Paul’s words speak wildly about life and the movements of life. Smack dab in the midst of a congregation embroiled in white-heat controversy, he reflects on his journey: “When I was a child, I talked like a child, I thought like a child, I reasoned like a child. When I became a man, I put the ways of childhood behind me.” (1 Corinthians 13.11, NIV)
One of my hopes throughout the journey of ministry and the various roles I have played is that I have experienced some progression in some areas. I pray I have not merely repeated the “sins of my youth.” My reasons for pursuing the call of God in pastoral ministry were twofold. First, the burning desire to study His Word. I absolutely love the quiet, engaging, prayerful study of the Word and how it speaks to the deepest of both my human experience and my human longings. Second, to share with others those beauties and the power that stands behind and beyond the Word.
However, idealism struck against the iceberg of reality. What I came to discover was that more often than not, people were not as interested in my spending time in the Word as much as they were worried about how much time I spent with them. I found the two reasons I had pursued the call were not nearly as high on the hearts and minds of the members I served. Thus, I had to quickly rediscover a renewed purpose and passion for “The Call.”
As I moved through this time of transition, I gradually realized that learning had become a way of life for me, a way of approach a variety of situations. While I was not good at it, I stumbled, shivered, and shimmied through it. More often that I care to admit, I still do it today.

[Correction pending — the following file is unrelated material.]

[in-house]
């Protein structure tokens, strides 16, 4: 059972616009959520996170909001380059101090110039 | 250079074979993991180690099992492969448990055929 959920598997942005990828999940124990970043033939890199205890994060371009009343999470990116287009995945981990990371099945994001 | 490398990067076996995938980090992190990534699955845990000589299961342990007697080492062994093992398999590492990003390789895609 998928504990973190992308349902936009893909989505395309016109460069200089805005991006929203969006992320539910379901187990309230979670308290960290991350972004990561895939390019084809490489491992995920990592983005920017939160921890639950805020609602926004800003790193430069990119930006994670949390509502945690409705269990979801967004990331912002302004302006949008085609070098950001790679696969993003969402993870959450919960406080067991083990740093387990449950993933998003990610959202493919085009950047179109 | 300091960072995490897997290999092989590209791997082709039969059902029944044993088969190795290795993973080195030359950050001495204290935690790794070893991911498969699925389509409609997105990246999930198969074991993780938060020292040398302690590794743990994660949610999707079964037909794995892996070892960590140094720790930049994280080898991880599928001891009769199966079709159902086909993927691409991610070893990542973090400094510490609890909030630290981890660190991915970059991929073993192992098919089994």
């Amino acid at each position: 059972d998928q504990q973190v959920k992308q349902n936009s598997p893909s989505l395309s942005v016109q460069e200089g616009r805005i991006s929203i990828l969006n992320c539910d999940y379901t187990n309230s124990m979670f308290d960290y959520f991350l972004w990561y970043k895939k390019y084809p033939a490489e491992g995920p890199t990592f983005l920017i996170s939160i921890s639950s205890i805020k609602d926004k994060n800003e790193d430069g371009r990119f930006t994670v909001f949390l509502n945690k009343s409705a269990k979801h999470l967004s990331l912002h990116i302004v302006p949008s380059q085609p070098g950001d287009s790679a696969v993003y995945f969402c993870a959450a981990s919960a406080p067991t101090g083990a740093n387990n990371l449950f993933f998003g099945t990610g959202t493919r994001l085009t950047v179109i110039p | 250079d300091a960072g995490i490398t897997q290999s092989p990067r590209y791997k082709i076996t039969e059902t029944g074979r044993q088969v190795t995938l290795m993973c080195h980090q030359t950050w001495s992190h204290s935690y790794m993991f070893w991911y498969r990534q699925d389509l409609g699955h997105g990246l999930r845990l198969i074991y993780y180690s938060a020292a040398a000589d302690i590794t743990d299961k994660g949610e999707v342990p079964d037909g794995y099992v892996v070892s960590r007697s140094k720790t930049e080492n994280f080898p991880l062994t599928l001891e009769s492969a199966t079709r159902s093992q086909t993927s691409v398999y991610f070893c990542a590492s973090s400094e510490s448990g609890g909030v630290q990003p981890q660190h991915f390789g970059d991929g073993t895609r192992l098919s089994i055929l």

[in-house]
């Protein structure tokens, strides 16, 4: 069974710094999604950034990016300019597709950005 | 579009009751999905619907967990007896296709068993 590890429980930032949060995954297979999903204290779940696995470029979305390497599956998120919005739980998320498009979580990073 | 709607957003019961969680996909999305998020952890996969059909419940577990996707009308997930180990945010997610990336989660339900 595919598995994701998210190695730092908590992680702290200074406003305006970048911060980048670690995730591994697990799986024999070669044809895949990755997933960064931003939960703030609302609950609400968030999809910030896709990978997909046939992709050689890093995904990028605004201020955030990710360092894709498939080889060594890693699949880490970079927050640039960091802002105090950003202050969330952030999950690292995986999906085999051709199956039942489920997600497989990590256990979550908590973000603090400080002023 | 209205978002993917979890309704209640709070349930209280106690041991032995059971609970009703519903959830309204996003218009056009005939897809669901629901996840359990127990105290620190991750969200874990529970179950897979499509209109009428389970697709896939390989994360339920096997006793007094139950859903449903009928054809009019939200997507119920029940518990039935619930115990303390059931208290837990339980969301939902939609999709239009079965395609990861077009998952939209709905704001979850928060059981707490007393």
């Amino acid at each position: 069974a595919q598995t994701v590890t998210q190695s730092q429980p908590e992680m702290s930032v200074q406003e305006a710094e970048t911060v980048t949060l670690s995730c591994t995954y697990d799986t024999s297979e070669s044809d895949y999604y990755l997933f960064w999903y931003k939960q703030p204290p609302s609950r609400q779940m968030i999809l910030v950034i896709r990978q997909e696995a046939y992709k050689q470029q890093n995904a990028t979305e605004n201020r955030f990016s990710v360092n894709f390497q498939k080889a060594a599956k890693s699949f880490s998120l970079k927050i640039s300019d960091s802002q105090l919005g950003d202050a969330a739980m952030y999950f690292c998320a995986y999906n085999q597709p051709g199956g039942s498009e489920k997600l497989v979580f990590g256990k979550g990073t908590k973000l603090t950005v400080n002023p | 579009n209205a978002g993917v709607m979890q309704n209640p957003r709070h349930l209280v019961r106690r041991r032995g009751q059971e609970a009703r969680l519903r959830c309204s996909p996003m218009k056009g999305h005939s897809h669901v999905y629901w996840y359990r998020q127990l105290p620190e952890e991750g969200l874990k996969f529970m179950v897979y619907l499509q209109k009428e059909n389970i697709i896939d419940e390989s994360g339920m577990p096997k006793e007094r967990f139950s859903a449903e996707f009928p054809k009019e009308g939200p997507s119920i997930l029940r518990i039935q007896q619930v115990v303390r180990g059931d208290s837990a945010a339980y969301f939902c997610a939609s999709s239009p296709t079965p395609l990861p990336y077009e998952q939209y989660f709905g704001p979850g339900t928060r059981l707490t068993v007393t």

I have also discovered that at times I was easily tempted to take the easy road much more traveled—the road of making other’s success mine by seeking to copy their solutions. Unfortunately, I had forgotten that their solutions had emerged out of a set of variables and circumstances nuanced very differently than mine. For example, seeking to build small groups in the context of a highly, individualistic Adventist congregation just wasn’t going to be as “transforming” as the books and seminars suggested. There existed other variables to make small groups truly transformative (a whole other subject).
Learning as a way of being involved much more than external, outer-world artifacts. Learning as a way of being had to slowly evolve into a way of seeing my world, my experiences, my roles, my worldview through all that I faced. Learning as a way of being still challenges me today to never settle, never to believe the hype or the headlines. Learning as a way of being requires an inner work that only comes from a deepening, maturing relationship with the Supreme Teacher. God help me! God help us all!
John Grys is vice president for pastoral ministries in the Illinois Conference